B4 What love proves

19 We love, because He first loved us. (Principle) 20 If someone says, “I love God,” and hates his brother, he is a liar; for the one who does not love his brother whom he has seen, cannot love God whom he has not seen. (Loving others sign of loving God) (Example)

A3 Why Love?

21 And this commandment we have from Him, that the one who loves God should love his brother also. (Command to Love)

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    Welcome to Christianity.SE. For a quick overview of what this site is about, please take the Site Tour. Thanks for offering an answer. 1 John 4:7-21 certainly is a beautiful and even poetic passage, as you say. Do you know of any Christian theologians or Bible scholars who have analyzed this passage as being poetic? If so, and you could refer to them, it would strengthen your answer. See: What makes a good supported answer? – Lee Woofenden Nov 9 '15 at 0:18
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Like you said in your question, there is the Magnificat, also known as the Song of Mary.

Luke 1:46-55 ESV
And Mary said,
“My soul magnifies the Lord,
and my spirit rejoices in God my Savior,
for he has looked on the humble estate of his servant.
For behold, from now on all generations will call me blessed;
for he who is mighty has done great things for me,
and holy is his name.
And his mercy is for those who fear him
from generation to generation.
He has shown strength with his arm;
he has scattered the proud in the thoughts of their hearts;
he has brought down the mighty from their thrones
and exalted those of humble estate;
he has filled the hungry with good things,
and the rich he has sent away empty.
He has helped his servant Israel,
in remembrance of his mercy,
as he spoke to our fathers,
to Abraham and to his offspring forever.”

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The Book of Revelation written by a prophet of God, a seer who was every bit the equal of any OT prophet, is full of rich imagery equal to any artists' rendering we might go to a gallery to see. The book is a canvas that John painted on and a tablet that a poet set down verse and couplet upon. In the case of the book of Revelation, John provided the paintbrush and the pen and ink for the artist and poet who was God Himself.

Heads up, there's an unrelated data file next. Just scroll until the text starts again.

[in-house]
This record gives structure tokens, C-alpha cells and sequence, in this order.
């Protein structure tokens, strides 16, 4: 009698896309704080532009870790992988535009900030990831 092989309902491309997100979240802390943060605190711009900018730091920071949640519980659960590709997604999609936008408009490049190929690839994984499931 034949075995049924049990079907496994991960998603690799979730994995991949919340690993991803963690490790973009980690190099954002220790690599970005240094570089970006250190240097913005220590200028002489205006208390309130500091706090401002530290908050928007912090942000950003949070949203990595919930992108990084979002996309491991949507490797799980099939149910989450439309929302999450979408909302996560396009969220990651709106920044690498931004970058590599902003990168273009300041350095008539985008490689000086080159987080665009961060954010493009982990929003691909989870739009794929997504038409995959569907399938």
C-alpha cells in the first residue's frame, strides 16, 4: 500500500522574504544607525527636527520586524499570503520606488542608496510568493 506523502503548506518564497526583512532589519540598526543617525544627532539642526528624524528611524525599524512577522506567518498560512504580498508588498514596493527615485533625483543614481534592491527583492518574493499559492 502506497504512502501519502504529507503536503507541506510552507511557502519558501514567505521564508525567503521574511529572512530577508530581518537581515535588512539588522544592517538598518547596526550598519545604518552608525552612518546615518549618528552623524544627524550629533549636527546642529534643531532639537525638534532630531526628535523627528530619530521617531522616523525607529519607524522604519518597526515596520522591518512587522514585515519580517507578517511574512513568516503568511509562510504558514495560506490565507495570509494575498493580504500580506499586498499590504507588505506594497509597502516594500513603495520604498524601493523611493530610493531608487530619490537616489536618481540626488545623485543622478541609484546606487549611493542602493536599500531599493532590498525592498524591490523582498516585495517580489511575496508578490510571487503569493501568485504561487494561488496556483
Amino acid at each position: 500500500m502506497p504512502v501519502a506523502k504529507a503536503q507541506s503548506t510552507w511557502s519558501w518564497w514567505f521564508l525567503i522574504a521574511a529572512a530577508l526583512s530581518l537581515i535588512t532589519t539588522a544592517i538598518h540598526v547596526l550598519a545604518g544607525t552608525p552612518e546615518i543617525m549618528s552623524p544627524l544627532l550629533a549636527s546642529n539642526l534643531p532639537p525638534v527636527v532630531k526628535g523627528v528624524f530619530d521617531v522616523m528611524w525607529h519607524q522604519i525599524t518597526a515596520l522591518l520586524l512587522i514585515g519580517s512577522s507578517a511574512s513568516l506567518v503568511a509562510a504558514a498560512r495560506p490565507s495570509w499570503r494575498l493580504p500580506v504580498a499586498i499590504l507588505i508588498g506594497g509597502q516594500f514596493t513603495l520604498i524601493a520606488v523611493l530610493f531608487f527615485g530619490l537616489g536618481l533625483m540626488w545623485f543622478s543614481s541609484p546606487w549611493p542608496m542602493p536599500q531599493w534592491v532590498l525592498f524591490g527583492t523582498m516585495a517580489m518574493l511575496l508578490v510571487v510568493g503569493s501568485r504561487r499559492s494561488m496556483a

Examples:

Revelation 21:2. And I John saw the holy city, new Jerusalem, coming down from God out of heaven, prepared as a bride adorned for her husband.

Revelation 14:6. And I saw another angel fly in the midst of heaven, having the everlasting gospel to preach unto them that dwell on the earth, and to every nation, and kindred, and tongue, and people,

Revelation 12 King James Version (KJV) 12 And there appeared a great wonder in heaven; a woman clothed with the sun, and the moon under her feet, and upon her head a crown of twelve stars: 2 And she being with child cried, travailing in birth, and pained to be delivered. 3 And there appeared another wonder in heaven; and behold a great red dragon, having seven heads and ten horns, and seven crowns upon his heads. 4 And his tail drew the third part of the stars of heaven, and did cast them to the earth: and the dragon stood before the woman which was ready to be delivered, for to devour her child as soon as it was born. 5 And she brought forth a man child, who was to rule all nations with a rod of iron: and her child was caught up unto God, and to his throne.

The Song of Moses;

3And they sang the song of Moses, the bond-servant of God, and the song of the Lamb, saying, "Great and marvelous are Your works, O Lord God, the Almighty; Righteous and true are Your ways, King of the nations! 4"Who will not fear, O Lord, and glorify Your name? For You alone are holy; For ALL THE NATIONS WILL COME AND WORSHIP BEFORE YOU, FOR YOUR RIGHTEOUS ACTS HAVE BEEN REVEALED."…

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    Revelation may have lots of figurative language because it's main genre is apocalyptic, but only small parts of it are actually poetry. – curiousdannii Nov 17 '14 at 2:57
  • Perhaps a slightly poetic answer but it is to a poetic question. I upvoted it. – Reluctant_Linux_User Nov 24 '14 at 11:18
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Mary and Simeon were prophesying. It is fairly common for Biblical prophecy (not the predictive kind) to be expressed in poetic language. However, the OT has whole books consisting entirely of poetry. The NT has only few passages here and there, hence there are no "poetic books" of the NT as there are of the OT.